The Brazilian government has inhospitably rejected a 20-million-dollar aid package offered by the Group of Seven (G7) countries to help fight raging fires in the Brazilian Amazon forest.
“We appreciate it (the offer), but maybe those resources would be put to better use reforesting Europe,” said Onyx Lorenzoni, chief of staff to Brazil’s far-right President Jair Bolsonaro, during an interview with the local Globo TV news network on Monday.
The aid proposal was announced at the G7 summit that is being hosted by French President Emmanuel Macron in France’s Biarritz.
“Macron can’t even prevent a foreseeable fire in a church that is a world heritage site,” Lorenzoni said, referring to the fire that partially damages the historical Notre-Dame cathedral in April. “What does he want to teach our country? He has plenty to take care of at home and in the French colonies.”
He said Macron’s “objective” might be “colonialism and imperialism.”
“Brazil is a democratic, free nation that never had colonialist and imperialist practices, as perhaps is the objective of the Frenchman Macron,” Lorenzoni said.
Lorenzoni’s remarks, however, contradicted an earlier reaction to the aid offer by Brazil’s Environment Minister Ricardo Salles, who told reporters the country would welcome the funds from the G7.
According to local reports, following Salles’ statement accepting the G7 aid, a meeting was called between Bolsonaro and his ministers that led to a change of course by the Brazilian government.
This is while Brazil has accepted help from the Israeli regime, which offered to dispatch an aircraft, according to AFP.
Tensions between Paris and Brasilia intensified after Macron tweeted that the wildfires raging in the Amazon basin amounted to an international crisis and should be discussed as a top priority at the G7 summit. Bolsonaro then reacted by slamming his French counterpart for having a “colonialist mentality.”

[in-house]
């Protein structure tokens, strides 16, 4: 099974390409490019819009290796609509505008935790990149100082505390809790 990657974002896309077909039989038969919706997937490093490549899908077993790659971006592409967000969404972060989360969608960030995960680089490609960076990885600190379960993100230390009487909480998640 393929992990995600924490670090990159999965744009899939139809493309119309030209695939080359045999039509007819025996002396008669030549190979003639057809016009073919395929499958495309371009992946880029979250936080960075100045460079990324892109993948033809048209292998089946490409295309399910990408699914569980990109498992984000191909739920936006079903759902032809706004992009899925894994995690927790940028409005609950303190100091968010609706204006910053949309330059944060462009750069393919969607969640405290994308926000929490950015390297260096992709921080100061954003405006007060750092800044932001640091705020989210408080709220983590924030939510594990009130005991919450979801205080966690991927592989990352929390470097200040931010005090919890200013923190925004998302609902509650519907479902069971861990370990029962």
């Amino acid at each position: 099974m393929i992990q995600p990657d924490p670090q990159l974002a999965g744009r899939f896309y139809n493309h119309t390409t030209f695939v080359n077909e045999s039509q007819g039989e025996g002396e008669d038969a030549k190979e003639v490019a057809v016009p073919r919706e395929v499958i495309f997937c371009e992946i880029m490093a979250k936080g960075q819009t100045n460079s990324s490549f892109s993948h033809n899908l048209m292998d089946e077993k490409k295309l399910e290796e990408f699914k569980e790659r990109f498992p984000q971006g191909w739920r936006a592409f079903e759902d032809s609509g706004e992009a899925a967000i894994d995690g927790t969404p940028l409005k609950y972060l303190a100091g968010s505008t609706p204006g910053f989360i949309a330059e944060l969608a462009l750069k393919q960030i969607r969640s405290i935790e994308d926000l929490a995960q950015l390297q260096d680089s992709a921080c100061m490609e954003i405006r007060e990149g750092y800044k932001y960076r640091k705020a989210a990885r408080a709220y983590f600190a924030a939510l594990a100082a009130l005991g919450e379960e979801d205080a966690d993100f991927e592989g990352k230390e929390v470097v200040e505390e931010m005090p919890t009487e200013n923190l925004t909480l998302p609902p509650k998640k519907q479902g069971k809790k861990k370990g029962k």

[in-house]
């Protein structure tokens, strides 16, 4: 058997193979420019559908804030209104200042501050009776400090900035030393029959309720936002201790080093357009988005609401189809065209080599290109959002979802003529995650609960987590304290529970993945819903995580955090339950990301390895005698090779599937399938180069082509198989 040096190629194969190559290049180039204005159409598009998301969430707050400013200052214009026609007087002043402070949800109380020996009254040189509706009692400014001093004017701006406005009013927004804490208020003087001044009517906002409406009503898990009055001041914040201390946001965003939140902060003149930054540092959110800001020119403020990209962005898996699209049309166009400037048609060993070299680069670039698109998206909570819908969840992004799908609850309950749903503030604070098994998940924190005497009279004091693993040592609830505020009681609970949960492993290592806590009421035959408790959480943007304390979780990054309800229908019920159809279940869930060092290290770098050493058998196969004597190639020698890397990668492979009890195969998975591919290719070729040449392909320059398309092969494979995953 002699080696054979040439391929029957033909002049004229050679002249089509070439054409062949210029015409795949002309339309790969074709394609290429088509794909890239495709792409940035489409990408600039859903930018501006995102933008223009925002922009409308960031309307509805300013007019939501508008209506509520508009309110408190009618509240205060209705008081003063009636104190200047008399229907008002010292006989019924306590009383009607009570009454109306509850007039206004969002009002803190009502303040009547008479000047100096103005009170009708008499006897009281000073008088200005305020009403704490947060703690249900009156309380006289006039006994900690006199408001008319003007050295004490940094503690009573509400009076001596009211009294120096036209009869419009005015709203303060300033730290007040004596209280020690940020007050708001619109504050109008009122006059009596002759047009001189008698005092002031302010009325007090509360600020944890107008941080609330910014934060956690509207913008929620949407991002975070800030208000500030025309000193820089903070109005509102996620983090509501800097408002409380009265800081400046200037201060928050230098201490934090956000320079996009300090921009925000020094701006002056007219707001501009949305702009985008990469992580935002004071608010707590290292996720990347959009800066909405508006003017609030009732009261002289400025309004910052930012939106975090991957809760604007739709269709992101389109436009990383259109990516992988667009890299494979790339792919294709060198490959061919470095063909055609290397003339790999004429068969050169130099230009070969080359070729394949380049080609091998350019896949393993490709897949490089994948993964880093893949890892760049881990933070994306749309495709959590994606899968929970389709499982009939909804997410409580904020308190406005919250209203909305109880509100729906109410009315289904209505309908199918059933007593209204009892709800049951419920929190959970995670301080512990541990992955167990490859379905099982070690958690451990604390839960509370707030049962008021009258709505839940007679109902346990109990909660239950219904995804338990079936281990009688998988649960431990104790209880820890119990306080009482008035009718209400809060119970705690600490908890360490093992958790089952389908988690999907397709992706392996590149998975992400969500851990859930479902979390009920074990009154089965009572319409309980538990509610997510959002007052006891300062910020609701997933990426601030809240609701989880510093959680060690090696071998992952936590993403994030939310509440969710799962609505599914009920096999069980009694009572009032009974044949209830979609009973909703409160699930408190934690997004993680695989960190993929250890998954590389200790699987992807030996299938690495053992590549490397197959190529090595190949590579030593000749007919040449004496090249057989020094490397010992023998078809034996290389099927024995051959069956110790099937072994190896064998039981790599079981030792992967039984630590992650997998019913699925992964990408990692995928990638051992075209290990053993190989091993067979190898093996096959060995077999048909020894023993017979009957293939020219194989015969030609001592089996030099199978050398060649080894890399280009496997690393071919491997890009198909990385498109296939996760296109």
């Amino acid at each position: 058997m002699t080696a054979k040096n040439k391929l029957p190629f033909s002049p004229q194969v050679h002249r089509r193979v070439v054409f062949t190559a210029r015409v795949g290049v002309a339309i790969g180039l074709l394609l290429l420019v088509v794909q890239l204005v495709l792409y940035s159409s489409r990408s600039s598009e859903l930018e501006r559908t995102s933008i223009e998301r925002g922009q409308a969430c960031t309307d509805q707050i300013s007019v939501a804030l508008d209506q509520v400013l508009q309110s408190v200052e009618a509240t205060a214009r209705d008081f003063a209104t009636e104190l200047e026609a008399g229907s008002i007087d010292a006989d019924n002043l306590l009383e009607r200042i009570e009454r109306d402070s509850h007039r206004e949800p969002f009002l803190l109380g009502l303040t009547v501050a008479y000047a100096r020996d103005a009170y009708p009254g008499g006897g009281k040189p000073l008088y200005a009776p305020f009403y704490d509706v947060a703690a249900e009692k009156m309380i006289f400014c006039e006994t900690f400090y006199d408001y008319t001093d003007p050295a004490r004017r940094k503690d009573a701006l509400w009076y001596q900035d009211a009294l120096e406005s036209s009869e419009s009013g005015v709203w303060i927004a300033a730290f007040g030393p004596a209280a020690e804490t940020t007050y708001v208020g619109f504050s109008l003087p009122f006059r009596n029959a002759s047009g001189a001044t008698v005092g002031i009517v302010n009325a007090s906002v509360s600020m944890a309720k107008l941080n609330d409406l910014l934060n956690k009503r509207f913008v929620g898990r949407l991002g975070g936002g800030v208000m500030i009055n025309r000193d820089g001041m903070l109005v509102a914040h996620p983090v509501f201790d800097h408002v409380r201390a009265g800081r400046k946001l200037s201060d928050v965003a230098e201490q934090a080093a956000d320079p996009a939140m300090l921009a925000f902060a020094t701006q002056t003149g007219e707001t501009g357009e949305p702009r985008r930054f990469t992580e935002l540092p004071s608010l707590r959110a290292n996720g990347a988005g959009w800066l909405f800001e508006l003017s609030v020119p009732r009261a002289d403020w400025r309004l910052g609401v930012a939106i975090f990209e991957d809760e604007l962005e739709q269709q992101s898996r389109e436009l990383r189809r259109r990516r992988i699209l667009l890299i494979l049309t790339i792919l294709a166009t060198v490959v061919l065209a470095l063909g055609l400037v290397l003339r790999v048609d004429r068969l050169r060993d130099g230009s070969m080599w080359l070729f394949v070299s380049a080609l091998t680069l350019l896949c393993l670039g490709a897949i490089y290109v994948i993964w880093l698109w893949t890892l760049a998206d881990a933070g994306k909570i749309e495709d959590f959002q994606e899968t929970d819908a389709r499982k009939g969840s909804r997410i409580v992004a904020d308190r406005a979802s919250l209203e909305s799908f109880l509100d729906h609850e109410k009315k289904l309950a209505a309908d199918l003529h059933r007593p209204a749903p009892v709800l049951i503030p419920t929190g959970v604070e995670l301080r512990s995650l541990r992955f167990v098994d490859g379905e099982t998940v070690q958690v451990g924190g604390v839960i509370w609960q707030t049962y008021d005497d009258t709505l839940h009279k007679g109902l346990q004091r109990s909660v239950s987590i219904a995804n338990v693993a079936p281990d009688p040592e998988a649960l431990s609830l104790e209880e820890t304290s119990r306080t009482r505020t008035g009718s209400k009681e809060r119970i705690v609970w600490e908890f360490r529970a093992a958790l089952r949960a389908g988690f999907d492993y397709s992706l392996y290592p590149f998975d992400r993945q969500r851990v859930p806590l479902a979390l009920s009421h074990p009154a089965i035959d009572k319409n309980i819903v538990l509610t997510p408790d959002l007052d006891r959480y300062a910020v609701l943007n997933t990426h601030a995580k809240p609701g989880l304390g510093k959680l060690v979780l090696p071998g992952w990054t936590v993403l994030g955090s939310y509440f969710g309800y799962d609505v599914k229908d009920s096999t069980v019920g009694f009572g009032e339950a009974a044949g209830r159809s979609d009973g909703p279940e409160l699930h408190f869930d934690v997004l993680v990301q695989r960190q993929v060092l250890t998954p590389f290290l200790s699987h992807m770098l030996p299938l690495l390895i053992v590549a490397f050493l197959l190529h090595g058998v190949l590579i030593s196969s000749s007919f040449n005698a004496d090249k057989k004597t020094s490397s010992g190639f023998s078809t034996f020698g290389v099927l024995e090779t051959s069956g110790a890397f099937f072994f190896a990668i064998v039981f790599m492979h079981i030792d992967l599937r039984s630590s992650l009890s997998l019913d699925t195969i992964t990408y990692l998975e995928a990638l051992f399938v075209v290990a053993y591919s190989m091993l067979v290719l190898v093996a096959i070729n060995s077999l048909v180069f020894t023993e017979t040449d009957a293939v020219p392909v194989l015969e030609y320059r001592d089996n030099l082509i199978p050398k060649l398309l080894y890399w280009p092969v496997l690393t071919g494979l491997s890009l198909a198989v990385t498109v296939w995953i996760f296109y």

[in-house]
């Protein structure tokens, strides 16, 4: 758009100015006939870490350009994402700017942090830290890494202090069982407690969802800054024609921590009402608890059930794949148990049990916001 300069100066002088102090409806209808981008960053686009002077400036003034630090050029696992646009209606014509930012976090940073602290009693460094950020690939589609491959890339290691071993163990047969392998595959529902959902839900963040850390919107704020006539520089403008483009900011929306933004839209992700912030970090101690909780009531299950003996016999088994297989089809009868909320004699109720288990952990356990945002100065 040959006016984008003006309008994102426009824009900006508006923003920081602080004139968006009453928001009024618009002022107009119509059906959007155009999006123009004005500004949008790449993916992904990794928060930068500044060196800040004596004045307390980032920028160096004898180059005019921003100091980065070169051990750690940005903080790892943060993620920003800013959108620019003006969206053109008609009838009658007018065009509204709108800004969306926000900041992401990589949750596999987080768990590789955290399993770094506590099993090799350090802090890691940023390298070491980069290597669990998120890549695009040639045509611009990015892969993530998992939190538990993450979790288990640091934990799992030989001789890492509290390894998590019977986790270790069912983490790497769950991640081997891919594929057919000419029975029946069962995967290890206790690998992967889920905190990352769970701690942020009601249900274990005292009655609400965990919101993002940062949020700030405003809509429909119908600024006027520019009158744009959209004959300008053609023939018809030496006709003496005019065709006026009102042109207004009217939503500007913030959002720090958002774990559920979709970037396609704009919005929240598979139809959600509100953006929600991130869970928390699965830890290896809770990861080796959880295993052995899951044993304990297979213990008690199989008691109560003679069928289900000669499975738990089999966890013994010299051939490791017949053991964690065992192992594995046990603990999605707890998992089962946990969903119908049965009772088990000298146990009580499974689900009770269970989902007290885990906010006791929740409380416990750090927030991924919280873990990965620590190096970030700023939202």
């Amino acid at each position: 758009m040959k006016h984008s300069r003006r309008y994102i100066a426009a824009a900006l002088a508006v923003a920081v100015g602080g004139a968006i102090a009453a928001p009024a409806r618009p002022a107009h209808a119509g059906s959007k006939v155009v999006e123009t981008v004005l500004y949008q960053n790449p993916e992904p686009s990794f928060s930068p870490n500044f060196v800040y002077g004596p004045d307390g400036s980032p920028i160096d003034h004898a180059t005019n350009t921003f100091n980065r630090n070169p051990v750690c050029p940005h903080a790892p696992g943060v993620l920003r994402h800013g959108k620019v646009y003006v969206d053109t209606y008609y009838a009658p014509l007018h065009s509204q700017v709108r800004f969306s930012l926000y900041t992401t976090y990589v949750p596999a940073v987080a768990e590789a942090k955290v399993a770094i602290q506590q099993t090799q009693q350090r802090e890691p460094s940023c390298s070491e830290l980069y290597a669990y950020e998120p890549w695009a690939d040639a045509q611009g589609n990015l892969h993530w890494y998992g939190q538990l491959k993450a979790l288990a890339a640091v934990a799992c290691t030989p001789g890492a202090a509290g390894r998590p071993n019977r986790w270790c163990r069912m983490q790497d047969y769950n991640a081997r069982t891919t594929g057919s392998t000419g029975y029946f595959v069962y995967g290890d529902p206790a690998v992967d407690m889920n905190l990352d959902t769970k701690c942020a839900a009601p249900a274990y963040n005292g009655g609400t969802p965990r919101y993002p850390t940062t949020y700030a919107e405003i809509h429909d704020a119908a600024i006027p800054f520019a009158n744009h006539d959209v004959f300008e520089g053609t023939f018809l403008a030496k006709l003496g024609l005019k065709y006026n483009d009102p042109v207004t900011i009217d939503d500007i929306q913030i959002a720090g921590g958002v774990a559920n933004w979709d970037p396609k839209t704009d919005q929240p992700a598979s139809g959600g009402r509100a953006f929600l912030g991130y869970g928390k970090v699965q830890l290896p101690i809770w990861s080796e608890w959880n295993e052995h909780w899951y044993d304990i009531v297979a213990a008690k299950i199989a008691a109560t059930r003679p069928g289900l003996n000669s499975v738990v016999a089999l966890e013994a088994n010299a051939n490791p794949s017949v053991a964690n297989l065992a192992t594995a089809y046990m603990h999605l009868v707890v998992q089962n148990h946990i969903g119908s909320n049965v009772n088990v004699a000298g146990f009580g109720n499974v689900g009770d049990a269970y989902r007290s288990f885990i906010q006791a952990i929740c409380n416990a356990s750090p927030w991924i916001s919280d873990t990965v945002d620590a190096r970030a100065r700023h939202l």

The development came while the Brazilian government has faced protests, including abroad, over its inability to prevent and extinguish the fire. After taking office, Bolsonaro lifted restrictions on land clearing, a move that has been blamed for the quick spread of the fires.
Hundreds of new fires flared up in the Amazon on Sunday and Monday, even as military aircraft dumped water over hard-hit areas.
A mere two C-130 Hercules aircraft began extinguishing fires destroying large swaths of the world’s largest rain forest on Sunday.
The Amazon rainforest is regarded as key to keeping climate change in check.
Some 1,113 new fires were ignited on Saturday and Sunday, Brazil’s National Institute for Space Research announced on Monday.
Smoke choked Porto Velho City and forced the closure of the airport for nearly two hours.
Fires raged in the northwestern state of Rondonia, where fire-fighting efforts are concentrated.
Experts say rising land clearing during the months-long dry season to make way for crops or grazing has prompted the recurring problem this year.
Bolsonaro has ordered a probe into reports that rural producers in the northern state of Para held a “day of fire” on August 10 in a show of support for the far-right leader’s policies to weaken environmental protection monitoring.
Moreover, Brazil’s Defense Minister Fernando Azevedo e Silva claimed on Monday after meeting with the president that the fires in the Amazon were “under control.”
“It has been exaggerated a little that the situation was out of control — it wasn’t,” he said. “The situation isn’t simple but it is under control.”
Seven Brazilian states, including Rondonia, have called for the Brazilian army’s help in the Amazon, where more than 43,000 troops have been deployed to combat the fires.
1000s protest Amazon destruction as Bolsonaro’s approval rating sinks
Thousands of people have taken to the streets in recent days across Brazil and Europe to deplore the destruction.
And the results of a survey conducted in the past four days pointed to a sharp rise in Bolsonaro’s disapproval rating, to 53.7 percent from 28.2 percent in February, according to MDA Research. Only 41 percent approved of his performance, down from 57.5 percent.
The latest official figures show 80,626 forest fires have been recorded in Brazil this year, the highest number of any year since at least 2013.
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